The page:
Addressing the all-important and often perplexing topics and issues related to enhancing your personal growth and professional development
Relationships… we were created to desire, seek and be enriched by them. When they thrive, the joy is intense. When they break, the pain is devastating. But as difficult as it is, there are steps you can take to get over – and get through – a broken friendship.
Let me introduce you to Cindy and Lisa, who met each other at work and soon began developing a very close friendship. They spent time together on the telephone, hiking, taking their children on outings, and playing tennis. They encouraged, advised and comforted each other and trusted one another with their greatest hopes, dreams and fears.
Five years into the friendship, Cindy sensed that Lisa was beginning to pull away. The telephone calls decreased, invitations to dinner became infrequent and the usual warm greeting exchanged in the office began to feel awkward and forced.
At first, Cindy shrugged it off by telling herself that Lisa was just busy with her family and other commitments....
Times are changing in the world of work these days. Technology has made it easier, more efficient and more cost-effective for a lot of people to work remotely from home (or anywhere). There are tremendous benefits for people who require flexibility in their work schedule due to childcare, eldercare or their own physical or mental health concerns. Besides, it’s amazing to be able to do your job while lounging on the beach or sitting in a coffee shop!
But as helpful as it is for some people to telecommute, it can also lead to isolation and loss of focus if not managed well. Your success and satisfaction in your job may depend on making it a priority to spend time regularly with others in your workforce.
So, for those of you who are spending a lot of time away from the office and for everyone who is working in a company facility with co-workers, I want to share some of the advantages of teamwork.
Have you ever noticed how one idea...
Self-talk is what psychologists refer to as the continual mental dialog you have with yourself. It can serve many purposes. It helps to release stress, evaluate potential threats, solve problems, make decisions, form objective judgments, generate positive emotions and behaviors, and construct and reinforce realistic self-beliefs. Simply stated, sometimes talking to yourself (either silently or out loud) can help you work things out.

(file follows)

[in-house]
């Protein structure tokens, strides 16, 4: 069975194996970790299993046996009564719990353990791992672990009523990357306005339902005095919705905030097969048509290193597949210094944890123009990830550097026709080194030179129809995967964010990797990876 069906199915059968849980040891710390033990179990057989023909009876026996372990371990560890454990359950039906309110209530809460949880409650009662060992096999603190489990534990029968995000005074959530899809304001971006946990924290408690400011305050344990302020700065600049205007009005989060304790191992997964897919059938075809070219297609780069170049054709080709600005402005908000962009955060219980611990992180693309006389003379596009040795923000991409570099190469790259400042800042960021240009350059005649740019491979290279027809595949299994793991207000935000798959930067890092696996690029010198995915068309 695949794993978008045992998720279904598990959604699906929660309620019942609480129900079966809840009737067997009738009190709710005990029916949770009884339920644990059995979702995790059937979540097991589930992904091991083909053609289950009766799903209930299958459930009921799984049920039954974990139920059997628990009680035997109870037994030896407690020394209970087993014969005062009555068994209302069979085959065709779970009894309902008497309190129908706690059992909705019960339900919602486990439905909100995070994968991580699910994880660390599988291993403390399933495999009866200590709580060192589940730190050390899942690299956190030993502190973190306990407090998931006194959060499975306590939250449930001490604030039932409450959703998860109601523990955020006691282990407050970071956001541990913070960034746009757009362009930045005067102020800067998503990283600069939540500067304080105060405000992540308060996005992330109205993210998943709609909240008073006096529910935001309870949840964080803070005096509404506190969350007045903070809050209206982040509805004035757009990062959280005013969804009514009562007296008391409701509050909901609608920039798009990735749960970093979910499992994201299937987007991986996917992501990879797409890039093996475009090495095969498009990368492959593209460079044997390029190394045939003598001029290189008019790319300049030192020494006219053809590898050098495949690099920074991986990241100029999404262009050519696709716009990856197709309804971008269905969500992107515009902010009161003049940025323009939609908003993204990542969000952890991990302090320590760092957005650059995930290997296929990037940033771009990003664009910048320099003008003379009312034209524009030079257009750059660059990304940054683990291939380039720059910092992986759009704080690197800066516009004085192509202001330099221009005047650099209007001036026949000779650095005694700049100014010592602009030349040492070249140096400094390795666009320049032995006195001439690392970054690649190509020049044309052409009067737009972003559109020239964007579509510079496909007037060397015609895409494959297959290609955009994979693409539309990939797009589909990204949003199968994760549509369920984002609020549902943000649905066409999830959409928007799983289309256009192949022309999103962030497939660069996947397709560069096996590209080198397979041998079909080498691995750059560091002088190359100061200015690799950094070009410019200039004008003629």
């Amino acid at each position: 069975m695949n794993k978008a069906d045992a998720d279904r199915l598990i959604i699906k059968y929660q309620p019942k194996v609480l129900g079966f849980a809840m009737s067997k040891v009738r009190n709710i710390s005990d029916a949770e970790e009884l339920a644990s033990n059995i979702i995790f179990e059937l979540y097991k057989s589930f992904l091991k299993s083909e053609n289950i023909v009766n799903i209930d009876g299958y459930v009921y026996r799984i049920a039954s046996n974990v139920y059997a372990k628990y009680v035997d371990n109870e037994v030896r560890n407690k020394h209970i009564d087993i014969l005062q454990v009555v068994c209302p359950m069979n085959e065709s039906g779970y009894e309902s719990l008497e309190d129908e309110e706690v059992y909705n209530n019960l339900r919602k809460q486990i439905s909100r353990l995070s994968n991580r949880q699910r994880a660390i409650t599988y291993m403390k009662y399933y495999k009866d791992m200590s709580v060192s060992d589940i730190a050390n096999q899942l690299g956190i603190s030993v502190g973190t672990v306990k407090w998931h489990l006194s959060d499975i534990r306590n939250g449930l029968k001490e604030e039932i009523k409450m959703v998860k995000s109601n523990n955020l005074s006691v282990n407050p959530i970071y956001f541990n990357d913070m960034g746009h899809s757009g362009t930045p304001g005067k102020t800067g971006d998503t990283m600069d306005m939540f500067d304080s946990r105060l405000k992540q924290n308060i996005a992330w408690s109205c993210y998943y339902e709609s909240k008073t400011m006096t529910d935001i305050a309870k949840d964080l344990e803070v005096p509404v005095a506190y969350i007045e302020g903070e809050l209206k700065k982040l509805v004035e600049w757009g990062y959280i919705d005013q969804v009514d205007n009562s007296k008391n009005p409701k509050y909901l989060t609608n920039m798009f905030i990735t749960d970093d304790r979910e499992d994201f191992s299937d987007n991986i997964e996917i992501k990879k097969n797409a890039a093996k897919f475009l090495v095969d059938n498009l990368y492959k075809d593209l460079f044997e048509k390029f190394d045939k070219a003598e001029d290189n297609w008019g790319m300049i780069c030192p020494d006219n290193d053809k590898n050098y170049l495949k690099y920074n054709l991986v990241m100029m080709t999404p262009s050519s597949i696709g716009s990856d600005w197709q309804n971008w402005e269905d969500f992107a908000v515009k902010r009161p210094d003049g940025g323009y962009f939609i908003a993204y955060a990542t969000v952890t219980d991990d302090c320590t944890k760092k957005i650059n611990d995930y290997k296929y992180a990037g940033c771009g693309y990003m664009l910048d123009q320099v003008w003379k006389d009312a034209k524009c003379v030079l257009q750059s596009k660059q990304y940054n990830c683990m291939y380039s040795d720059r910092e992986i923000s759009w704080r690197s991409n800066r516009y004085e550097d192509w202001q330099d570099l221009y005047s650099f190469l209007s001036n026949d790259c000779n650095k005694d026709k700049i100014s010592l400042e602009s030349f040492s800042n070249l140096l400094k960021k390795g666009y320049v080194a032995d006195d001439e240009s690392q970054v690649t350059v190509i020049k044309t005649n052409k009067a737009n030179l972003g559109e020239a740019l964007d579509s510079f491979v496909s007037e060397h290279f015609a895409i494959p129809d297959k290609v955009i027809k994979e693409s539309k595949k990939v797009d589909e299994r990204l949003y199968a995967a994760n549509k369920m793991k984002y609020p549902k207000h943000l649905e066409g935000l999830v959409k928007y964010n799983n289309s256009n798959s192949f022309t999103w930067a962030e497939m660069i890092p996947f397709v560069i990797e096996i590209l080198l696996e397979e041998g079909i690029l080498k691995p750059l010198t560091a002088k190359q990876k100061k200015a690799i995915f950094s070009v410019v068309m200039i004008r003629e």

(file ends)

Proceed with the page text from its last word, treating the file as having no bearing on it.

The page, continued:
“The most influential and frequent voice you hear is your inner-voice. It can work in your favor or against you, depending on what you listen to and act upon.” –Maddy Malhotra
Unfortunately, for many people, their self-talk is fueled by the internal voice of a brutal critic or what psychologist Eugene Sagan calls the pathological critic – the negative inner voice that attacks and judges you. It might sound like your own voice or your mother, father or other influential person in your life. It’s a voice you are...
Fear wears many masks. Some of these masks include procrastination, avoidance, perfectionism, anger, passivity and impatience. These behaviors and emotions often reflect fears of failure, rejection, abandonment, loss of security, looking foolish and being taken advantage of. The negative attitudes and actions we possess will only change when we begin challenging our fears.
Your value as a human being is not based on the opinions people have of you or what you accomplish or achieve. Therefore, the experiences of rejection, failure, criticism and abandonment, although painful, can never diminish your true worth because it is inherent!
“Fears are educated into us, and can, if we wish, be educated out.” Karl Menninger
In other words, be willing to risk. Inaction or avoidance only breeds fear. Start off with small, relatively safe risks and then work your way towards the actions you...
How would you describe the quality of your life right now? Is it satisfying, positive and fulfilling or painful, difficult and discouraging?
No one can deny that life can serve up some pretty harsh challenges. However, your quality of life isn’t based on circumstances as much as it is on what you choose to focus on. There are many things in life that we can’t control, but the good news is that we can control what we choose to think about. You see, what you focus on becomes your reality. Every day, it is your focus that influences what you feel, see and experience.
To illustrate this truth, think about the last car you purchased. No doubt you thought about the make, model and even color you wanted for days, if not weeks, leading up to your final decision. Can you remember how many of the same exact vehicles you saw on the road both before and after the purchase? That’s right – it was like you saw the same car...